Back in November, for the convenience of those “who can’t wait to take the other side of Goldman’s clients, and thus the same side of Goldman’s prop desk” we previewed Goldman’s “Top 6 Trades for 2016.”
Naturally, we explicitly stated that the “the best trades for 2016 will be to… do the opposite of the Top 6 trade recos” for obvious reasons.
It’s time for an update, because just 40 full days into 2016, not only has Goldman been closed out on its Top Trade for 2016, namely being long the USD vs both the Yen and the Euro, but virtually all of its other trades: according to a just released update, Goldman has just been stopped out – with a loss - on 5 of its 6 top trades for 2016.
Close long USD against an equally weighted basket of EUR and JPY on 9 February 2016, opened on 19 November 2015 at 100, with a potential loss of around 5%.
Close long 10-year US break-even inflation (USGGBE10 Index) on January 18, opened on 10 November 2015 at 1.60%, with a target 2.0% and a stop on a close below 1.40%, with a potential loss of 21bp.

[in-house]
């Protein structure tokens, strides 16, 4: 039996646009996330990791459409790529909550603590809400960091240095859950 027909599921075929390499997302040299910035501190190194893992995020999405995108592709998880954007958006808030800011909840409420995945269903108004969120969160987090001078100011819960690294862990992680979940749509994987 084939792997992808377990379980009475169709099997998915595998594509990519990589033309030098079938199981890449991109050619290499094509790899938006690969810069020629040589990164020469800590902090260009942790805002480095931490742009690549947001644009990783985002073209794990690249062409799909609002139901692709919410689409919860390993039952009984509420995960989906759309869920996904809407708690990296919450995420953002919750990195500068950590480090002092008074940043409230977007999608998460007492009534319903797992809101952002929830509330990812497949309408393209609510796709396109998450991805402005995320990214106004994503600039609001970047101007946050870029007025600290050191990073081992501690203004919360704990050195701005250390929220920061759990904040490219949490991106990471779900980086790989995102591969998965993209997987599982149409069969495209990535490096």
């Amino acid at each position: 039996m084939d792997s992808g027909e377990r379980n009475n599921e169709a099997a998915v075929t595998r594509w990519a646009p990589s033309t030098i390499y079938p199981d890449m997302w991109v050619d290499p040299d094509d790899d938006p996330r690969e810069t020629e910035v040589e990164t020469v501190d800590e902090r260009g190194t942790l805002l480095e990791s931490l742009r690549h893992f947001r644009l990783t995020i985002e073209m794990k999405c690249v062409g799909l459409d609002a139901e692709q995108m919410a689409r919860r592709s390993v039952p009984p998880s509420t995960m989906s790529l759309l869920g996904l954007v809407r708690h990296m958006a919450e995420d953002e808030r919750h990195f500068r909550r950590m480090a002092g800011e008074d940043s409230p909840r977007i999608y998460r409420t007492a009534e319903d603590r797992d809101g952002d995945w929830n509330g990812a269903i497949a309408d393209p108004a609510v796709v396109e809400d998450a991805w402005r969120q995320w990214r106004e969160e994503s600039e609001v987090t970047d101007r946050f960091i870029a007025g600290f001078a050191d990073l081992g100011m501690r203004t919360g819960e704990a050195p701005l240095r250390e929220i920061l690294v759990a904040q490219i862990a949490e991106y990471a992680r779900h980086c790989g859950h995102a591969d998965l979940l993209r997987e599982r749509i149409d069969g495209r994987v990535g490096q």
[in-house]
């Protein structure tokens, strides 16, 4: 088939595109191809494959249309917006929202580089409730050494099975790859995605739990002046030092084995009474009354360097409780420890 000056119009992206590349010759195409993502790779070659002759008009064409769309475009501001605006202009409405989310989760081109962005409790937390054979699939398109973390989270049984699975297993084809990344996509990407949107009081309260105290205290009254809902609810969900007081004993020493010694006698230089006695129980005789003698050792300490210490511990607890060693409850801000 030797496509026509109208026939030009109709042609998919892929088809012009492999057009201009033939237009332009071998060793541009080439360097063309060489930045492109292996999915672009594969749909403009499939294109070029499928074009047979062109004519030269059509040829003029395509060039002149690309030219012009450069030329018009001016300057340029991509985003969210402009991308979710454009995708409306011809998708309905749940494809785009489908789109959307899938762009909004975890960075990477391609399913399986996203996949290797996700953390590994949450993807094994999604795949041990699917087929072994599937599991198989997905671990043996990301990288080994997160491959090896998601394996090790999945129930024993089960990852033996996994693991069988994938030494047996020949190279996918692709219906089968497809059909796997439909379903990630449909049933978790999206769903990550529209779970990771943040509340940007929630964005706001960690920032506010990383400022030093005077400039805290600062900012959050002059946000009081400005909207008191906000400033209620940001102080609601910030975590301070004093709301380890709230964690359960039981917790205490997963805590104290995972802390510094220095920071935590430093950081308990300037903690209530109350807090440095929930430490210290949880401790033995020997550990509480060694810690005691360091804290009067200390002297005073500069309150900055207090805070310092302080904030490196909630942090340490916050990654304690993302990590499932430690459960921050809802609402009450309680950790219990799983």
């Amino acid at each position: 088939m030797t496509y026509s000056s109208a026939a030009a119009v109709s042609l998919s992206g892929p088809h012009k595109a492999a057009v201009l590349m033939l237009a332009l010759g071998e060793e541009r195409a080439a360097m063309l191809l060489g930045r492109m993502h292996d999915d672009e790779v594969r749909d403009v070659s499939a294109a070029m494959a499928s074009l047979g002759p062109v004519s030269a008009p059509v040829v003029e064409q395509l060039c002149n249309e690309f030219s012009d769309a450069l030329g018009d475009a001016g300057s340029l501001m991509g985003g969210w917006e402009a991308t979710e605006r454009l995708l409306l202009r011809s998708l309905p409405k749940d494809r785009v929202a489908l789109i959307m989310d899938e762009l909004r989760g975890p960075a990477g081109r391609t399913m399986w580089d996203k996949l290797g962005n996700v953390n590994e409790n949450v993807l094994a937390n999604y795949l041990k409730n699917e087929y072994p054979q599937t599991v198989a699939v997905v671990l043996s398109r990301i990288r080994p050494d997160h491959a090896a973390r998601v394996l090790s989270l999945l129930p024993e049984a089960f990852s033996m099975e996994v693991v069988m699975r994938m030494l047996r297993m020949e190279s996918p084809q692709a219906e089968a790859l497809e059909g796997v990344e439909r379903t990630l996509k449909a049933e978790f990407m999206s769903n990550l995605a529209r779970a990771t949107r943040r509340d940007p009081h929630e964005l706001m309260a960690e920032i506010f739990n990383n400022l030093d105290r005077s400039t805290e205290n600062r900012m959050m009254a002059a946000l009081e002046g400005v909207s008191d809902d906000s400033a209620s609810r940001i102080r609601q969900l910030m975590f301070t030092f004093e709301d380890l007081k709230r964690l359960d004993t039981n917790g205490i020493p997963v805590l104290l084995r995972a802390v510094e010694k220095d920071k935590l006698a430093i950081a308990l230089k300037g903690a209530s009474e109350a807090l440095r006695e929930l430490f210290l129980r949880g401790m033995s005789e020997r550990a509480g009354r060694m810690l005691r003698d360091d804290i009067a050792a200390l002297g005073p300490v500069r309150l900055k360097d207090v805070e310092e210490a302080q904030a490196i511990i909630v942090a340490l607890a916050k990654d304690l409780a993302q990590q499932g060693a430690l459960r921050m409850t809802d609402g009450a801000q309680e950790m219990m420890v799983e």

Close long an equally-weighted basket of MXN and RUB versus short an equally-weighted basket of ZAR and CLP on 21 January 2016, opened on 19 November 2015 an entry level of 100, with a potential loss of 6.6% including carry.
Close long 5-year 5-year forward Italian sovereign yields vs short 5-year 5-year forward German yields on 9 February 2016, opened on 19 November 2015 with an entry level of 160bp and a stop loss of 190bp. The spread is currently at 219bp. The potential loss is 49bp.
Close long large cap US banks through the BKX Index relative to the S&P500 on 11 January 2016, opened on 19 November 2015 at 100, with a potential loss of 5.4%.
Stay long a basket of 48 non-commodity exporters (GSEMEXTD Index) and short a basket of 50 EM banks stocks (GSEMBNKS Index), opened on 19 November 2015 at 1.12. We will monitor this trade as the ratio between the two indices, with a target of 1.30 and a stop-loss of 1.04, currently at 1.17.
The relatively few leaders (aka, “generals”) that had been propping up the indexes are being systematically taken out.
“The way we see it is that the 6-year bull market is running out of steam, the steam being the number of stocks contributing to its advance. This occurs at the end of cyclical bull markets, ala 1999 and 2007. Once the relatively few stocks that are still propping up the market roll over, there is no foundation of support left to prevent a significant decline. This isn’t doom and gloom propaganda. It’s just part of the market cycle and should be something to monitor closely as we enter 2016.” - Conclusion from our final 2015 post (and perhaps a dozen other posts).